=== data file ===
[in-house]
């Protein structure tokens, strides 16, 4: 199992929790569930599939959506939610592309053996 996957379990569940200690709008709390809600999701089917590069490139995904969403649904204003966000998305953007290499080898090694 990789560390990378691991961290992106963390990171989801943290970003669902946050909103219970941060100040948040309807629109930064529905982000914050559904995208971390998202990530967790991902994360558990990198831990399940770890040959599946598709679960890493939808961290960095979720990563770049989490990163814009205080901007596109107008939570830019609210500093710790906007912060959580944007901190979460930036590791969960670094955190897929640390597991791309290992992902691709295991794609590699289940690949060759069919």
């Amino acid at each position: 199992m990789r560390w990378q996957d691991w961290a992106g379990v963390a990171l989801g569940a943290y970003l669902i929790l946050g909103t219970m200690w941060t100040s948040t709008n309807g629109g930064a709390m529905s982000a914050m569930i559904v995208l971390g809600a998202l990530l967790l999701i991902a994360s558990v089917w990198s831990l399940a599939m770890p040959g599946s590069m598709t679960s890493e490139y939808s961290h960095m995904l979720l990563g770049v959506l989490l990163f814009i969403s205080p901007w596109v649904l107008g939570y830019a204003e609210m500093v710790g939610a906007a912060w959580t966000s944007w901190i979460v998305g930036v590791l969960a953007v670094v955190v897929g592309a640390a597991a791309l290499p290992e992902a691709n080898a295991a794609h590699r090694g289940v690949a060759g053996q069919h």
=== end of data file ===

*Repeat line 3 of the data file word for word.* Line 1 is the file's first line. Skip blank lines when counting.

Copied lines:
């Amino acid at each position: 199992m990789r560390w990378q996957d691991w961290a992106g379990v963390a990171l989801g569940a943290y970003l669902i929790l946050g909103t219970m200690w941060t100040s948040t709008n309807g629109g930064a709390m529905s982000a914050m569930i559904v995208l971390g809600a998202l990530l967790l999701i991902a994360s558990v089917w990198s831990l399940a599939m770890p040959g599946s590069m598709t679960s890493e490139y939808s961290h960095m995904l979720l990563g770049v959506l989490l990163f814009i969403s205080p901007w596109v649904l107008g939570y830019a204003e609210m500093v710790g939610a906007a912060w959580t966000s944007w901190i979460v998305g930036v590791l969960a953007v670094v955190v897929g592309a640390a597991a791309l290499p290992e992902a691709n080898a295991a794609h590699r090694g289940v690949a060759g053996q069919h």